The (not so) inevitable has happened. Gorsuch, Trump’s nominee for the seat that the GOP couldn’t be bothered to fill for a year, was facing a Democratic filibuster in the Senate that was keeping him from filling this suddenly urgent vacancy on the high court. So, McConnell did what anyone completely devoid of the ability to feel shame or understand consequences would do: he changed the rules of the Senate.

No longer would a pesky minority party be able to stand in the way of plugging whatever partisan hack the GOP decided on into whatever position they preferred. (Yes, I know, this individual action is only specifically about Supreme Court nominees, but if you think he’s going to stop there, I’ve got some bottom land to sell you; just don’t ask what it’s on the bottom of…)

With this end of the filibuster, the Republican party has secured control of all three branches of the federal government. They have the majority in the House (not that it’s working out so well for them, given what happened with Trumpcare and the Freedom Caucus), a majority in the Senate (as well as a disregard for rules that inconvenience them, despite having depended on them not that long ago), and now a majority in the United States Supreme Court.

This last one is highly important, especially for an administration that finds itself chest-deep and sinking into the morass of scandal and crimes surrounding its election and dealings with Russia.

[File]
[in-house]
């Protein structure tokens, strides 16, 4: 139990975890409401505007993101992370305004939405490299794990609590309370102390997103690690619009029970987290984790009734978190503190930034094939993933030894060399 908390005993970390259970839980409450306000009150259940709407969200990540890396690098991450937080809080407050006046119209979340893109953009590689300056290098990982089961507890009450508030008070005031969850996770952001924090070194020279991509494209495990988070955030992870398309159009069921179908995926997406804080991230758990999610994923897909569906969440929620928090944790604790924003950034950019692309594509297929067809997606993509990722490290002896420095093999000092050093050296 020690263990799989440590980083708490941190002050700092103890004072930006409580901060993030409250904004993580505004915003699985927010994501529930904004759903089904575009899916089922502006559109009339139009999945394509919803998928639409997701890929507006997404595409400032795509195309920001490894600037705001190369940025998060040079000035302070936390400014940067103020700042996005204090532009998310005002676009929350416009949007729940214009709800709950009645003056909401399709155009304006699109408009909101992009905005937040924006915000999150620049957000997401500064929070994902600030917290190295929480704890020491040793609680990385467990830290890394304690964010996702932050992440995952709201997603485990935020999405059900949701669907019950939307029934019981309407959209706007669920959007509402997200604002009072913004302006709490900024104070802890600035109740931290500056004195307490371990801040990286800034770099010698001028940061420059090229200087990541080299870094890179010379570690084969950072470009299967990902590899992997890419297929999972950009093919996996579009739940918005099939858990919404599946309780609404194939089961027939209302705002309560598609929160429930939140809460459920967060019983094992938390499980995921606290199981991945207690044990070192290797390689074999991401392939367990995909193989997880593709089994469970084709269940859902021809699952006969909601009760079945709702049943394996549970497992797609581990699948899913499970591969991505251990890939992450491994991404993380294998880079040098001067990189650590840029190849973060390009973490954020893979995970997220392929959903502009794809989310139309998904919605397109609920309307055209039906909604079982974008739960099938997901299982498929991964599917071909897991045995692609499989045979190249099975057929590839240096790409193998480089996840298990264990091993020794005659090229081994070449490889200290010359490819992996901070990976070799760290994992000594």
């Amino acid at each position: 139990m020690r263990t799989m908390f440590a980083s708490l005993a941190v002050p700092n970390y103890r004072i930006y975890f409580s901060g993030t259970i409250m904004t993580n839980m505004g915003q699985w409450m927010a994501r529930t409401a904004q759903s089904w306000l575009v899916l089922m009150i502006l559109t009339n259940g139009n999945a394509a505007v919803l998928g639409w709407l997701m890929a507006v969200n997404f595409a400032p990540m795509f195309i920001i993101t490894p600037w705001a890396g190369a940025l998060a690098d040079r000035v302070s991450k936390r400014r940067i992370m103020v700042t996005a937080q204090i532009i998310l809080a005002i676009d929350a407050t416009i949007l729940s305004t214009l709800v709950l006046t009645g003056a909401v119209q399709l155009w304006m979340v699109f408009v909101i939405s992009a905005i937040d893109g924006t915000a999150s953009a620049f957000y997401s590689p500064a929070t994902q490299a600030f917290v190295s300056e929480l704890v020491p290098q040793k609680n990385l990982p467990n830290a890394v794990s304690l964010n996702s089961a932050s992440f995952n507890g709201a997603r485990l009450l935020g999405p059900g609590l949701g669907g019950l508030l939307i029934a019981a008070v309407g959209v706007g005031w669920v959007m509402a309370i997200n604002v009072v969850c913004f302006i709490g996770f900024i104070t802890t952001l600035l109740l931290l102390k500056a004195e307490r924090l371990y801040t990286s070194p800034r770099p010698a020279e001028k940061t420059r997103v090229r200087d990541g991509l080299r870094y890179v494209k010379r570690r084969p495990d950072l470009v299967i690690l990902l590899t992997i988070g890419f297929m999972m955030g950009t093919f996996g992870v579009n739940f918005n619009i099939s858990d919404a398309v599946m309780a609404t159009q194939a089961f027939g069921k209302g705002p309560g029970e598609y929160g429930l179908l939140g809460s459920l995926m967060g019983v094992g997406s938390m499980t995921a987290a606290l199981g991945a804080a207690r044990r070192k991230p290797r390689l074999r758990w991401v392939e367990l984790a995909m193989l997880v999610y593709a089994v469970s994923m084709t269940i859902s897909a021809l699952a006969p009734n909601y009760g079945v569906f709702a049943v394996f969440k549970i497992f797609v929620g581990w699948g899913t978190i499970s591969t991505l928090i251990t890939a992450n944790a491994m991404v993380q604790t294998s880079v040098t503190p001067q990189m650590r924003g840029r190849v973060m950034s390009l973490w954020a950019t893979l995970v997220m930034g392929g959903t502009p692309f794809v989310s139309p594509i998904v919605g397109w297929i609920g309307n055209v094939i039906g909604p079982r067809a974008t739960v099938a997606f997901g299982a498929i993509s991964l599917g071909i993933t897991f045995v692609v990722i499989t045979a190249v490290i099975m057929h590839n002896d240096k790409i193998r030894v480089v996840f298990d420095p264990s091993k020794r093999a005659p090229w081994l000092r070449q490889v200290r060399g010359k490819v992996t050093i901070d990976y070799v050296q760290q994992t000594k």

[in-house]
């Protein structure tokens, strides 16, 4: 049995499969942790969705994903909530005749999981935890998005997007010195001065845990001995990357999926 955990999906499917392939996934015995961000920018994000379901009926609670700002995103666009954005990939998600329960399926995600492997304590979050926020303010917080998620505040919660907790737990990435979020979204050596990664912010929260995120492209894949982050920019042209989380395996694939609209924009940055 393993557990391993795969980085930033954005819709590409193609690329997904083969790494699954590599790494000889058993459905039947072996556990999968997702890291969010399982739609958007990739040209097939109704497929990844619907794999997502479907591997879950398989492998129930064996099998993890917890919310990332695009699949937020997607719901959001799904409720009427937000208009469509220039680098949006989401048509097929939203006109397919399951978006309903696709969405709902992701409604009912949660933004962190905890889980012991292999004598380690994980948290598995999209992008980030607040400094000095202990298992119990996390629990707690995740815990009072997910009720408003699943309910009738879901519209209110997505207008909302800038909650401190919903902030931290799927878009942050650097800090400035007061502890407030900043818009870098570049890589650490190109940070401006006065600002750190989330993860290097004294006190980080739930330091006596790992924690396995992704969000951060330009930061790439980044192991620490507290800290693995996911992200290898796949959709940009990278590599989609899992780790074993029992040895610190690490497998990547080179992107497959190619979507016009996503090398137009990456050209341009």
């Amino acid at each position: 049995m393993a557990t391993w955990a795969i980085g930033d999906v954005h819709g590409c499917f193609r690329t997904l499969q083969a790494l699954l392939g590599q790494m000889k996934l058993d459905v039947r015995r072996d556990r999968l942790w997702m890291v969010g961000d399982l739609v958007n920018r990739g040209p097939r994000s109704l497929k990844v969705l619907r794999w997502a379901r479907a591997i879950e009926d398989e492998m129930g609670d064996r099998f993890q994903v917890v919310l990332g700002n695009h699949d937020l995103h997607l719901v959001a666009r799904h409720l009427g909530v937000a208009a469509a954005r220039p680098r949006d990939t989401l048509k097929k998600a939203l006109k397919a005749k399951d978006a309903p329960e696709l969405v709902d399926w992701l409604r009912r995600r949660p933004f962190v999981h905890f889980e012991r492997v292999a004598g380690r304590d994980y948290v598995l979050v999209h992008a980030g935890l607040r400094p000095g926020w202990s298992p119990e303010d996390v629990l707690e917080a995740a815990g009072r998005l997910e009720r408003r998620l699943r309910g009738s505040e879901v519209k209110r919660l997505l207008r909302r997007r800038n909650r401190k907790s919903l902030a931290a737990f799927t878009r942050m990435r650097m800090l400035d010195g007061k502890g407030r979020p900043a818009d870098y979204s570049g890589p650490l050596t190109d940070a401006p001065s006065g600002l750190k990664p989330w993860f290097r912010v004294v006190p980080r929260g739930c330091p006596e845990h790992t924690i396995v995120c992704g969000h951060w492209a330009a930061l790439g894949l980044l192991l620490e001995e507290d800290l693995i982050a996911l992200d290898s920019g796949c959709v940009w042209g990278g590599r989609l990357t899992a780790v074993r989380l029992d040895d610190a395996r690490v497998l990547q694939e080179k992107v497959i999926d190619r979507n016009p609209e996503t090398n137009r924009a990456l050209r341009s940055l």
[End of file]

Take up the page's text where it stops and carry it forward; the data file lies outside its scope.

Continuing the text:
But there’s one thing that I believe the leadership of the Republican party has overlooked in this blind grasping for power unfettered by such minor concerns as checks and balances or the desires of the American public they claim to represent: It’s all on them now.

Without the filibuster, Republicans can no longer claim that any errors, fuckups, or failures are the fault of the opposition party, because nothing will get done anymore without the will of the party in power. No bills, no nominees, no policy positions, no executive orders, none of it comes from the Democrats. All results from government actions and rulings from this point on are exclusively the property of the GOP.

This means that, for good or ill (and really, given their stated policy positions and goals, ill is the only thing we can expect), the results of the next two years AT LEAST will be their baby. Given the state of gerrymandering in the states after 2010, I wouldn’t bet on there being a ton of change in 2018; certainly not in the House, considering that the GOP regularly loses the popular vote for representation (man, this is becoming a familiar theme) in many states but still sends more representatives to the House.


  1. This reasoning only holds if their base has the ability to understand cause and effect. These are people who have seen income inequality skyrocket and blame their hardship on those who have less. These are people who saw the GOP submit over 150 amendments to the ACA and then blame Obama for the parts that don’t reduce costs more. I have no confidence that they are capable of holding the GOP responsible for anything.


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